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EEOC Issues New Proposed Workplace Harassment Guidance

On January 10, 2017, the Equal Employment Opportunity Commission (“EEOC”) sought public comment on its Proposed Guidance on Workplace Harassment. The Public Comment period ends on March 21, 2017. It is important to note that the new Guidance does not carry the force of law; however, it is informative as to how the EEOC will analyze and investigate charges filed with the agency.

The 75-page Guidance sets out to provide the EEOC’s view on the scope of workplace harassment claims, the EEOC’s interpretation of harassment law, and the EEOC’s recommendations for the prevention of workplace harassment. Below are some of the key points:

Types of Workplace Harassment: The EEOC Proposed Guidance states that unlawful harassment may be found when based on an individual’s:

  • Race, color, or national origin
  • Religion
  • Age
  • Disability
  • Genetic information (of the individual or family member)
  • Sex (includes pregnancy, sexual orientation, gender identity, and gender stereotyping)

Liability for Unlawful Harassment: The EEOC recites familiar legal standards for liability. An employer will be held liable where:

  • Harassment based on an employee’s protected status results in a material change in the terms and conditions of employment (e.g., terminating an employee who refused the sexual advances of a supervisor);
  • An employee demonstrates  that  conduct of the harasser was objectively hostile or abusive and the employee subjectively believed the conduct to be hostile or abusive; or
  • An employee must establish that the employer was negligent by either failing to act to prevent harassment by a non-supervisor or failing to take reasonable measures to correct harassment as to which the employer knew or reasonably should have known.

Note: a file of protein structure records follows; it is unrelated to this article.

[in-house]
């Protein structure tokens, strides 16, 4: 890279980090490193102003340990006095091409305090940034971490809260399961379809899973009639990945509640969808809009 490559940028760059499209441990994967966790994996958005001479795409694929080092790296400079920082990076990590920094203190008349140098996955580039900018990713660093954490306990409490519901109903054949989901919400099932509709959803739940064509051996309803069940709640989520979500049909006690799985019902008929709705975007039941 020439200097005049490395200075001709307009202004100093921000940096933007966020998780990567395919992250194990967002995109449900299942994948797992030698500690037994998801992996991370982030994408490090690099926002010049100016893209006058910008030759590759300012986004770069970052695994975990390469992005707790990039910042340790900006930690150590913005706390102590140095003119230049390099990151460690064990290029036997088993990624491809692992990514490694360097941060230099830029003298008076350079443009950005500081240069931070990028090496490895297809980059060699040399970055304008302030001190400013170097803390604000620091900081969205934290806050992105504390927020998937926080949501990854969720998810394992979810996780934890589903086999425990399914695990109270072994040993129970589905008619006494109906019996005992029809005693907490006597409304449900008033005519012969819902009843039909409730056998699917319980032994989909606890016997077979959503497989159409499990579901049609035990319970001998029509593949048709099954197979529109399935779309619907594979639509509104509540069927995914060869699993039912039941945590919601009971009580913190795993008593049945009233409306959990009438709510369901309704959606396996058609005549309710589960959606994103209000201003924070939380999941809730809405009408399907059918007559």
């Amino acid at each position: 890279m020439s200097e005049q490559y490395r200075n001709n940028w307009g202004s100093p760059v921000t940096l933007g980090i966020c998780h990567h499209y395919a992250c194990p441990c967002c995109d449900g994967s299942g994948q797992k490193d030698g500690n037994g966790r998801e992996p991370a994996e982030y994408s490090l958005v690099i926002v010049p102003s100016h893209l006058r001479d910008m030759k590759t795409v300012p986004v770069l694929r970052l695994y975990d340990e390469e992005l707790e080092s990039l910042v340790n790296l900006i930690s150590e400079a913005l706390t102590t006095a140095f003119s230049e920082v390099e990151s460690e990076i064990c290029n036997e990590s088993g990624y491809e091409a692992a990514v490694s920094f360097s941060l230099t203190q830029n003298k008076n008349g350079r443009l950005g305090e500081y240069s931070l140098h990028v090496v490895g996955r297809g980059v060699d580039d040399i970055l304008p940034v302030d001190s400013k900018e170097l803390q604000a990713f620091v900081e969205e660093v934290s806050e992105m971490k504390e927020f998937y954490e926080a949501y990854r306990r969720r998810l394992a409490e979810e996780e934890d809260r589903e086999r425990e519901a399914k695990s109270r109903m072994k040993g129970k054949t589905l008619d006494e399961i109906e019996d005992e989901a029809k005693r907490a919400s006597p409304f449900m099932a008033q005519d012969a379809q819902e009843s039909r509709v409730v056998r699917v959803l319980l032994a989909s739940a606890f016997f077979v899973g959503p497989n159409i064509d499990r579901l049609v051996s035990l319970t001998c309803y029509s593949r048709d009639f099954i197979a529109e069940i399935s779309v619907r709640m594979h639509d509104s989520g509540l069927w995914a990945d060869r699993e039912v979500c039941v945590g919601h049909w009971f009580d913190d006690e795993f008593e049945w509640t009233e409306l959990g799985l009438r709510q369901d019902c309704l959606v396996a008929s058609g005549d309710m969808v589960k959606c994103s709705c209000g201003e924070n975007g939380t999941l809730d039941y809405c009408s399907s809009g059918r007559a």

Importantly, the EEOC takes the position that an employer may be liable for the workplace harassment of an employee by a non-employee such as a customer or independent contractor. The EEOC also protects employees from harassment based on the perception of the employee’s membership in a protected class regardless of the employee’s actual protected class status.

Workplace Harassment Prevention: The EEOC sets forth recommendations for avoiding liability for unlawful harassment in a section entitled “Promising Practices.” The final section of the Guidance provides useful information for employers regarding preventative measures the EEOC will evaluate when investigating a charge of unlawful harassment.

  • Culture of Anti-Harassment from Leadership: The EEOC emphasizes that senior leadership should allocate sufficient resources to evaluate and mitigate the risk of workplace harassment.
  • Anti-Harassment Policy: The EEOC recommends that all employers have a written anti-harassment policy that is clear and easy to understand. The policy should state unequivocally that workplace harassment will not be tolerated.
  • Complaint & Investigation System: In concert with the anti-harassment policy, the EEOC suggests that the complaint process welcome reporting, treat victims and witnesses with respect, ensure employees are not subjected to retaliation for participating in the complaint and investigative process, and maintain appropriate documentation of the investigation.
  • Anti-Harassment Training: The Proposed Guidance provides that regular and comprehensive training are essential to maintaining a harassment-free workplace. The EEOC states that effective anti-harassment training should provide descriptions of unlawful conduct, inform employees of their rights and responsibilities, explanation of the complaint process, and outline the consequences of engaging in harassing behavior.

We will keep you apprised of any further developments regarding the EEOC’s Proposed Harassment Guidance. Employers should contact our Employment Law Group if you have questions regarding the EEOC’s Proposed Guidance.

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